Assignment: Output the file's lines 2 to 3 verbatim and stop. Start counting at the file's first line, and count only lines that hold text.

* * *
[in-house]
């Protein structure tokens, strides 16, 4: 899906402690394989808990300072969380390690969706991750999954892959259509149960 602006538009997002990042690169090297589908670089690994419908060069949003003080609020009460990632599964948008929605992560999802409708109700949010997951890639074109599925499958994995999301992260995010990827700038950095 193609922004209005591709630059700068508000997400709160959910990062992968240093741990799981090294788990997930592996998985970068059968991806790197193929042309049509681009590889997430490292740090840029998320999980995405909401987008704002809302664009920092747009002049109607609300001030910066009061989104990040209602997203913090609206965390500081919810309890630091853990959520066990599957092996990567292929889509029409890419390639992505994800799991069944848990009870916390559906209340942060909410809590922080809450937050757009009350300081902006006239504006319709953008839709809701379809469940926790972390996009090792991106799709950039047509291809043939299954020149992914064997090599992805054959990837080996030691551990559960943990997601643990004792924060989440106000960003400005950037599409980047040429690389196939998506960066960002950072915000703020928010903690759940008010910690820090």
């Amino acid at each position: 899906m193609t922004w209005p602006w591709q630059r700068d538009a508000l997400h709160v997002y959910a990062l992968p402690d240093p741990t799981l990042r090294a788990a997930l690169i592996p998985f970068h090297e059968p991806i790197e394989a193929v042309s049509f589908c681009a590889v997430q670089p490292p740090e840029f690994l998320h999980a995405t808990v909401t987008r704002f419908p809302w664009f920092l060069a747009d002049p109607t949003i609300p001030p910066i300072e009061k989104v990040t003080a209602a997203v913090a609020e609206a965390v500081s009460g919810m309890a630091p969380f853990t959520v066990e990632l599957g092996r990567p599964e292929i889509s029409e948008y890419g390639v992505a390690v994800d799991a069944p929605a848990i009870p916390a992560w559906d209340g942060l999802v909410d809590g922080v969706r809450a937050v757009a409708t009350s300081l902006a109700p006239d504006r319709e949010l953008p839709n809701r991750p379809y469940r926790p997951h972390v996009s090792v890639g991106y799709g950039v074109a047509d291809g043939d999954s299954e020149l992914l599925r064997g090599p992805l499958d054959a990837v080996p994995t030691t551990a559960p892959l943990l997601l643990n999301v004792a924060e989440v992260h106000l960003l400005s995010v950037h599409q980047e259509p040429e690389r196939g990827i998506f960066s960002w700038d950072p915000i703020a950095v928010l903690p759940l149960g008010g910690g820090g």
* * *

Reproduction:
């Protein structure tokens, strides 16, 4: 899906402690394989808990300072969380390690969706991750999954892959259509149960 602006538009997002990042690169090297589908670089690994419908060069949003003080609020009460990632599964948008929605992560999802409708109700949010997951890639074109599925499958994995999301992260995010990827700038950095 193609922004209005591709630059700068508000997400709160959910990062992968240093741990799981090294788990997930592996998985970068059968991806790197193929042309049509681009590889997430490292740090840029998320999980995405909401987008704002809302664009920092747009002049109607609300001030910066009061989104990040209602997203913090609206965390500081919810309890630091853990959520066990599957092996990567292929889509029409890419390639992505994800799991069944848990009870916390559906209340942060909410809590922080809450937050757009009350300081902006006239504006319709953008839709809701379809469940926790972390996009090792991106799709950039047509291809043939299954020149992914064997090599992805054959990837080996030691551990559960943990997601643990004792924060989440106000960003400005950037599409980047040429690389196939998506960066960002950072915000703020928010903690759940008010910690820090």
């Amino acid at each position: 899906m193609t922004w209005p602006w591709q630059r700068d538009a508000l997400h709160v997002y959910a990062l992968p402690d240093p741990t799981l990042r090294a788990a997930l690169i592996p998985f970068h090297e059968p991806i790197e394989a193929v042309s049509f589908c681009a590889v997430q670089p490292p740090e840029f690994l998320h999980a995405t808990v909401t987008r704002f419908p809302w664009f920092l060069a747009d002049p109607t949003i609300p001030p910066i300072e009061k989104v990040t003080a209602a997203v913090a609020e609206a965390v500081s009460g919810m309890a630091p969380f853990t959520v066990e990632l599957g092996r990567p599964e292929i889509s029409e948008y890419g390639v992505a390690v994800d799991a069944p929605a848990i009870p916390a992560w559906d209340g942060l999802v909410d809590g922080v969706r809450a937050v757009a409708t009350s300081l902006a109700p006239d504006r319709e949010l953008p839709n809701r991750p379809y469940r926790p997951h972390v996009s090792v890639g991106y799709g950039v074109a047509d291809g043939d999954s299954e020149l992914l599925r064997g090599p992805l499958d054959a990837v080996p994995t030691t551990a559960p892959l943990l997601l643990n999301v004792a924060e989440v992260h106000l960003l400005s995010v950037h599409q980047e259509p040429e690389r196939g990827i998506f960066s960002w700038d950072p915000i703020a950095v928010l903690p759940l149960g008010g910690g820090g």